- Unbundled practitioners can partner with local and state bar associations to be included in lists of providers that are willing to provide limited scope services.
Lawyers and allied legal professionals who are interested in offering limited scope representation are sometimes reluctant to proceed due to a concern over potential ethics violations. As is always the case, an unbundled lawyer must consult and comply with the Rules of Professional Conduct. The focus with this practice model is centered on how to effectively limit the scope of representation and document the parameters of the representation.
Limitations on Scope & Informed Consent
- Rule 1.2(c) authorizes an attorney to limit the scope of the representation if the “limitation is reasonable under the circumstances and the client gives informed consent.”
- This determination goes beyond competency to take on the matter. An unbundled practitioner should consider the client’s capabilities—factors like tech competence, prior experience with the legal system, temperament (if negotiating with the other party), language capability, etc.
Communication & Documentation
- Every service that an attorney plans to complete for the client must be discussed in detail and memorialized in writing.
- Services that the attorney will not provide should also be discussed and memorialized in writing. This is vital because while it is permissible to limit scope, an attorney cannot limit their advice. Part of this advice includes explaining to a client the ramifications of not completing a task over which the client has responsibility.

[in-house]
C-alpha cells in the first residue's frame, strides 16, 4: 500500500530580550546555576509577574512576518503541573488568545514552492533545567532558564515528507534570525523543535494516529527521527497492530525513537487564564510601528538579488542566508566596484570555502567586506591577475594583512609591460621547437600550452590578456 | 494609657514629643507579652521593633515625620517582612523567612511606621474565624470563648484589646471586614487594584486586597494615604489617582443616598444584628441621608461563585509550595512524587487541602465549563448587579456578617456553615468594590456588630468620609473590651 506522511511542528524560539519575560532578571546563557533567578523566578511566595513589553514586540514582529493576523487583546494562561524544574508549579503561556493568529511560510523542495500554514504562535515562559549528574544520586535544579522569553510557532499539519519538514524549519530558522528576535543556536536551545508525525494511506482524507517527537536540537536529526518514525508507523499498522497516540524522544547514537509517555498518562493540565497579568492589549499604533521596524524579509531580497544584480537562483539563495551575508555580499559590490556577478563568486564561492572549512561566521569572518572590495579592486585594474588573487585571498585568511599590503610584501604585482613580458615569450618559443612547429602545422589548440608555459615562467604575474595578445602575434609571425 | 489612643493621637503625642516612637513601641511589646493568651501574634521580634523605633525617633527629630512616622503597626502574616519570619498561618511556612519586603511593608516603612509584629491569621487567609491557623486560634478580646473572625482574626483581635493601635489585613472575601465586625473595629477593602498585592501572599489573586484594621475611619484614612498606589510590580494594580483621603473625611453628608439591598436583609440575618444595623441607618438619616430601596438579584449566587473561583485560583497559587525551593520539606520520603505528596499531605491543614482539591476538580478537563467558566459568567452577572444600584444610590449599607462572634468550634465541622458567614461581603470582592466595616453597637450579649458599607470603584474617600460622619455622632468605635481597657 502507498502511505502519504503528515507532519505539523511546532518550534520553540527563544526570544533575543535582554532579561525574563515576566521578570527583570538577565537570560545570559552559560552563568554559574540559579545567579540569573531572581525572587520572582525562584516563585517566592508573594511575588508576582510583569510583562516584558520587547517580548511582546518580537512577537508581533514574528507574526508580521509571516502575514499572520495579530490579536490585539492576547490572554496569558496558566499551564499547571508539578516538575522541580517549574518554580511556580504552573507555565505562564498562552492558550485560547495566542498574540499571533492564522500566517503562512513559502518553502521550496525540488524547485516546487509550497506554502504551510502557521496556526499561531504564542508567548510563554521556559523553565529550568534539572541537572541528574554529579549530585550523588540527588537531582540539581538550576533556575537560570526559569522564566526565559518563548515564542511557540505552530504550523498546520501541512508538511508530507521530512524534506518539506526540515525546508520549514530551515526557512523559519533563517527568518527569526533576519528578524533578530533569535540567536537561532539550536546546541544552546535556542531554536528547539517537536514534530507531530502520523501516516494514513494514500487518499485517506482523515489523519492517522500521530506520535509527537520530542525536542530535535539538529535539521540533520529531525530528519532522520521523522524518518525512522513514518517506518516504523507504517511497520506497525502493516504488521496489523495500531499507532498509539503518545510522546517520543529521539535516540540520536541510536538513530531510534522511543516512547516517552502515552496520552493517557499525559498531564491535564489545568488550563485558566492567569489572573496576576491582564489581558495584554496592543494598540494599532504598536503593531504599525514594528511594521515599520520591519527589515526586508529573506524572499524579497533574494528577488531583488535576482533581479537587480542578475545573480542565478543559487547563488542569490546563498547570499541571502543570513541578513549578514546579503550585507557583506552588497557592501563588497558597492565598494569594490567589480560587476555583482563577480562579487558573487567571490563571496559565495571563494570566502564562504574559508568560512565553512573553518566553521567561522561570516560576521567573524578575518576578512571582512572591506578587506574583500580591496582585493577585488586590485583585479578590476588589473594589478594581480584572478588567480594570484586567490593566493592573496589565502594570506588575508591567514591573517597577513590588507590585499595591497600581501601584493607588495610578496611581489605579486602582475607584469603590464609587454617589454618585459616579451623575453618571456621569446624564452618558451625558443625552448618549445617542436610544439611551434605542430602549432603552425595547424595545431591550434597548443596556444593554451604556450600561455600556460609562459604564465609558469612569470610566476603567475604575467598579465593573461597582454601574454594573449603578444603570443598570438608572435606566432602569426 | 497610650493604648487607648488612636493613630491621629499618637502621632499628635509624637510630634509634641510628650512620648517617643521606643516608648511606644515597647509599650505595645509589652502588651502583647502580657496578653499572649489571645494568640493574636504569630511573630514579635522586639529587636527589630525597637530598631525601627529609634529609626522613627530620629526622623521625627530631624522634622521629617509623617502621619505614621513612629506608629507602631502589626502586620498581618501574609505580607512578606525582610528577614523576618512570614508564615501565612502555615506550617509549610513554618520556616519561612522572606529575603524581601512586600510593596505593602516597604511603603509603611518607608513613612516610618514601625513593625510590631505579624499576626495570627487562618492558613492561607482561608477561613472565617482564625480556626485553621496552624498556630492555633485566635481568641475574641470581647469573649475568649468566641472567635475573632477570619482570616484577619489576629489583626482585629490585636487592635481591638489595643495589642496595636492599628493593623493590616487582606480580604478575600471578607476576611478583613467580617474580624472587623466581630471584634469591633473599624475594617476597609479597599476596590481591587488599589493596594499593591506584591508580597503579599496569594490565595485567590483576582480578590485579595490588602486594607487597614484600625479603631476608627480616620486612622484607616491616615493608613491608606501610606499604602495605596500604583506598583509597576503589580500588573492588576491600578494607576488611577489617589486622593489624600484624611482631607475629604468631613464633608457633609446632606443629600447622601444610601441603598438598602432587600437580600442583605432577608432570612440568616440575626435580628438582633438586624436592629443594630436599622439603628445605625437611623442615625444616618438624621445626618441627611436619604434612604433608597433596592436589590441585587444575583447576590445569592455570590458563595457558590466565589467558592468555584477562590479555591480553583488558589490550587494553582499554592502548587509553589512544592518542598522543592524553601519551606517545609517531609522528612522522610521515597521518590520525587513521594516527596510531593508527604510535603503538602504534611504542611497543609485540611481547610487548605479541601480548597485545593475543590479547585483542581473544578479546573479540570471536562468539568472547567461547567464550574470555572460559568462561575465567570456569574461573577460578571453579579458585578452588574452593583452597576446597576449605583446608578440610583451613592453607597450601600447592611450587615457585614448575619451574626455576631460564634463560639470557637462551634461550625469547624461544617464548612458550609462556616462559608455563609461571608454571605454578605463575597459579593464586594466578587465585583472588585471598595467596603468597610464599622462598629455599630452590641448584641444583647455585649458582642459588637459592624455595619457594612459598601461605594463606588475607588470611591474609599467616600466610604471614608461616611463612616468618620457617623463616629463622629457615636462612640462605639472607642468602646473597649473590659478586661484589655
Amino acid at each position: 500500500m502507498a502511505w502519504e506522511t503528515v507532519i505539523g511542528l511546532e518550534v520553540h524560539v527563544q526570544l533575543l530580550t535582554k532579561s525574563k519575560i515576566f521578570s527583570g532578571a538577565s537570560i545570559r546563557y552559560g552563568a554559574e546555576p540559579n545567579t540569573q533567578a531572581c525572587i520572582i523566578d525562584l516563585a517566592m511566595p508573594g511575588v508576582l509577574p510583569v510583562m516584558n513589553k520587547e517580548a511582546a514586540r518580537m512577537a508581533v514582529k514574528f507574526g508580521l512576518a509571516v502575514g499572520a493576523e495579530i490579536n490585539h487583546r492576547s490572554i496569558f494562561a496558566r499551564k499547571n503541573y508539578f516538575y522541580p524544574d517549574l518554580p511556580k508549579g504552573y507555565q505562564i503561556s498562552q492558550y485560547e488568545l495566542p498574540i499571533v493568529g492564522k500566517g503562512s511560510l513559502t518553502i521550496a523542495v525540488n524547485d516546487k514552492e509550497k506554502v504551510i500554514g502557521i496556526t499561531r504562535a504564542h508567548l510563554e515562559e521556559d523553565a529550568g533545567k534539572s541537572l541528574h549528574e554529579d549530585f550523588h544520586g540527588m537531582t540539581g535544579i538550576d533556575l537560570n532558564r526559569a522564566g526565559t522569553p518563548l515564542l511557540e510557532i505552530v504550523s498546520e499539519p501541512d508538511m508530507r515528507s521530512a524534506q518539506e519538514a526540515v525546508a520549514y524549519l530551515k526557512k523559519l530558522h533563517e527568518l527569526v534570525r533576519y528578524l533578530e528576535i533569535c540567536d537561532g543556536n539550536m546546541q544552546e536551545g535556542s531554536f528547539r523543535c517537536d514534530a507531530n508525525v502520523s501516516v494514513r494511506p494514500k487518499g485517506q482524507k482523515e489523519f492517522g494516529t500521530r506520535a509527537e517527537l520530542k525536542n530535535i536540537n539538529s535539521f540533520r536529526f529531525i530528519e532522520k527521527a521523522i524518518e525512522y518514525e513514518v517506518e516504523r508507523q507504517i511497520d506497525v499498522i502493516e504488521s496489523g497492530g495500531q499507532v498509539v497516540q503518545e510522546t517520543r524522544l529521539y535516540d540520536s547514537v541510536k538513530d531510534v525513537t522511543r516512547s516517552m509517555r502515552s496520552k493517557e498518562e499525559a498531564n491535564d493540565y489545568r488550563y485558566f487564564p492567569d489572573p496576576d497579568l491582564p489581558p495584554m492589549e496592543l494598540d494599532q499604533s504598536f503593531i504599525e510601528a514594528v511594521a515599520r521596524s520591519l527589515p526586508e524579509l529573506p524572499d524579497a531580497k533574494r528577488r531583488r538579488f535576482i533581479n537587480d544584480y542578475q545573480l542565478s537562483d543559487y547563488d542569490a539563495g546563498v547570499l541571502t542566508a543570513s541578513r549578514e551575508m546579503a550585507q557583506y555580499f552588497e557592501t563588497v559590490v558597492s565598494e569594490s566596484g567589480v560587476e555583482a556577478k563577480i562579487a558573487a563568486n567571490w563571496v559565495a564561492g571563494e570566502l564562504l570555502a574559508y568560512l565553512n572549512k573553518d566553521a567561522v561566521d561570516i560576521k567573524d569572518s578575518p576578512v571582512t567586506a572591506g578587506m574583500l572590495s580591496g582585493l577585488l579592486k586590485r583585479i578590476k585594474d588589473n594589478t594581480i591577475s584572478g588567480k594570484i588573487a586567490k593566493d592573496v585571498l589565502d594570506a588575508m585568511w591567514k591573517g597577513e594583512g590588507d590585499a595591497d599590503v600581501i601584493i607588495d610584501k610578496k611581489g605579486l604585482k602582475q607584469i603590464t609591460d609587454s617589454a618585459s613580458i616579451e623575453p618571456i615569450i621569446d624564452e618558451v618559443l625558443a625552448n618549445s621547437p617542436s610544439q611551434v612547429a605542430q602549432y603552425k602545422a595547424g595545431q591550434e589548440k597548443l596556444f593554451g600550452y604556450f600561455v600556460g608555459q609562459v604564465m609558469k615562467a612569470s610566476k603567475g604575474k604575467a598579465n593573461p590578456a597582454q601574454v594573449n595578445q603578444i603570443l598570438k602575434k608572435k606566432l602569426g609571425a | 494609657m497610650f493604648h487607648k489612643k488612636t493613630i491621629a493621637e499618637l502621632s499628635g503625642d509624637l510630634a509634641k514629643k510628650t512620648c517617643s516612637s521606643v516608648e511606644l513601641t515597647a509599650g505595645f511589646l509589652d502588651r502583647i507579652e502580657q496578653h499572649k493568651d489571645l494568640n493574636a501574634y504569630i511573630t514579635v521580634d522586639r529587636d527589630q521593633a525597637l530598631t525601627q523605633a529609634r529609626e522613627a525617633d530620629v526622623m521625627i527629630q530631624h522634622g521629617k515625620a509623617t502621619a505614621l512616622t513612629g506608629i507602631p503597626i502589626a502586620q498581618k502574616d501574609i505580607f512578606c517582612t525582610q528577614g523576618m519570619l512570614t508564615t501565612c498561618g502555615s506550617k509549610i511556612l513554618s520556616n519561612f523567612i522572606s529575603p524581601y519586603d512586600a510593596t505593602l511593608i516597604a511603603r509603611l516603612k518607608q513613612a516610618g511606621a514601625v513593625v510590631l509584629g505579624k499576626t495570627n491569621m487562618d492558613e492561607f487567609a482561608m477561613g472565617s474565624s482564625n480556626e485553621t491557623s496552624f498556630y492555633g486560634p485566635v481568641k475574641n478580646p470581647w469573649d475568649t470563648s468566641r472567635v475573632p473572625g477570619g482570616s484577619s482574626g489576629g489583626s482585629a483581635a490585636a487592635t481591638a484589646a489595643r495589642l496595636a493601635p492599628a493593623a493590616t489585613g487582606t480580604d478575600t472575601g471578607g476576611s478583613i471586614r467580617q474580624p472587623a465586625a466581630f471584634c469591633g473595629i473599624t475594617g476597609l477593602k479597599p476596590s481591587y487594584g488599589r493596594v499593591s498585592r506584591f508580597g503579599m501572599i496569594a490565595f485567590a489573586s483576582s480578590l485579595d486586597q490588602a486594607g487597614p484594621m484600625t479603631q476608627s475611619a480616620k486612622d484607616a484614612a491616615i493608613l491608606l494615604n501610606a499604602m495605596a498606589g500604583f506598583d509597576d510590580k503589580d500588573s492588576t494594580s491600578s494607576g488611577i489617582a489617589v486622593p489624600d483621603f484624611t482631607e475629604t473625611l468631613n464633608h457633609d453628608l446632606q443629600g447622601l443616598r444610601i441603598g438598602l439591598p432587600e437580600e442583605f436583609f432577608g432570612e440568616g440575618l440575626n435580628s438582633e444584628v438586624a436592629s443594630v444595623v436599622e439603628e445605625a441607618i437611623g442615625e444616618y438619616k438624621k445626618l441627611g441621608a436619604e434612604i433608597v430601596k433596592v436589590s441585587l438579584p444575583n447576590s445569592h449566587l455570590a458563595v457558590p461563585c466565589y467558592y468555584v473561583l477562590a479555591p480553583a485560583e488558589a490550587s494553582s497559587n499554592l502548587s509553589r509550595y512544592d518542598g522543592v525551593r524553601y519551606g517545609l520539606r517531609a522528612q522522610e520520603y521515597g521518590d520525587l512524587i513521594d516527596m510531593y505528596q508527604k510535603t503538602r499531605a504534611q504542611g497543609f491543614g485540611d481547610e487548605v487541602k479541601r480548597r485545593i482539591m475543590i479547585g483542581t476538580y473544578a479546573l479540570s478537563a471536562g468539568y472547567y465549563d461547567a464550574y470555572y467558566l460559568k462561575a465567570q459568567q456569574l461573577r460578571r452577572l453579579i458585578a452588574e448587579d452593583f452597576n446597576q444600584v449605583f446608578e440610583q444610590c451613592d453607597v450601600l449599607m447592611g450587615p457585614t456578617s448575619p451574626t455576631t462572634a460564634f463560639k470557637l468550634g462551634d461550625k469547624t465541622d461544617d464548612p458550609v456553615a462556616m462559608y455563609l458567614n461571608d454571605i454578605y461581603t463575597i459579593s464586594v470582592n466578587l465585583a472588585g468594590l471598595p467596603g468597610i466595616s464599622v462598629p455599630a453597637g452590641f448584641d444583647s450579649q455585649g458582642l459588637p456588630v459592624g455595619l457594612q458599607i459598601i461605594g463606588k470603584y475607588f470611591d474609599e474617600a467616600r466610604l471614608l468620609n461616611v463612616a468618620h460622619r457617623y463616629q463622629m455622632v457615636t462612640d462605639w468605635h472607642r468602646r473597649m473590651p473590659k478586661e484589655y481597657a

- Another key piece of information that must be thoroughly explained is the point at which the lawyer’s work will be considered complete.
- An attorney is obligated under Rule 1.4 to keep the client reasonably informed about the progress of the work throughout the representation. This includes when the attorney has finished the work detailed in the agreement. It is often wise to confirm this through a disengagement letter or some other type of documentation.
- To avoid miscommunication and liability issues that may arise, it is important for unbundled practitioners to have established internal policies for documentation—potentially even practices that go beyond the jurisdiction’s professional conduct rules.